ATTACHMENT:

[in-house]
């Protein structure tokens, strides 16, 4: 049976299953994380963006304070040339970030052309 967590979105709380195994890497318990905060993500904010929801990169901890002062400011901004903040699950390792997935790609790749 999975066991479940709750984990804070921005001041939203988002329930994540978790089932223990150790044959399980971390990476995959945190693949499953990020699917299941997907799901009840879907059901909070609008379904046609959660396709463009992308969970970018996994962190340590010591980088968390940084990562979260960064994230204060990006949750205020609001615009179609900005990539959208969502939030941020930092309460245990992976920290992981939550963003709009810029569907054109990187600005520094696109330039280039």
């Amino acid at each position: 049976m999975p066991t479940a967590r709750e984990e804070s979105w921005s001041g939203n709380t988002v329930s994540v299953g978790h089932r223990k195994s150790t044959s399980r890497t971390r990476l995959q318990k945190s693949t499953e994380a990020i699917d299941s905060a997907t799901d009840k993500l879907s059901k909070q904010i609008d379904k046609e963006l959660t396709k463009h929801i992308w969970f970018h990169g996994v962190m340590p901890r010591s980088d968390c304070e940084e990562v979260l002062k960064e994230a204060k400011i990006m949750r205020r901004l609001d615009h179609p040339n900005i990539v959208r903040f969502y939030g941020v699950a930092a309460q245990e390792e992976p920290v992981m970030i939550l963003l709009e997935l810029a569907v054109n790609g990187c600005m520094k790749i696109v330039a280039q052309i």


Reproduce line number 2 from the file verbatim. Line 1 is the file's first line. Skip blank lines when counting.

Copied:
């Protein structure tokens, strides 16, 4: 049976299953994380963006304070040339970030052309 967590979105709380195994890497318990905060993500904010929801990169901890002062400011901004903040699950390792997935790609790749 999975066991479940709750984990804070921005001041939203988002329930994540978790089932223990150790044959399980971390990476995959945190693949499953990020699917299941997907799901009840879907059901909070609008379904046609959660396709463009992308969970970018996994962190340590010591980088968390940084990562979260960064994230204060990006949750205020609001615009179609900005990539959208969502939030941020930092309460245990992976920290992981939550963003709009810029569907054109990187600005520094696109330039280039």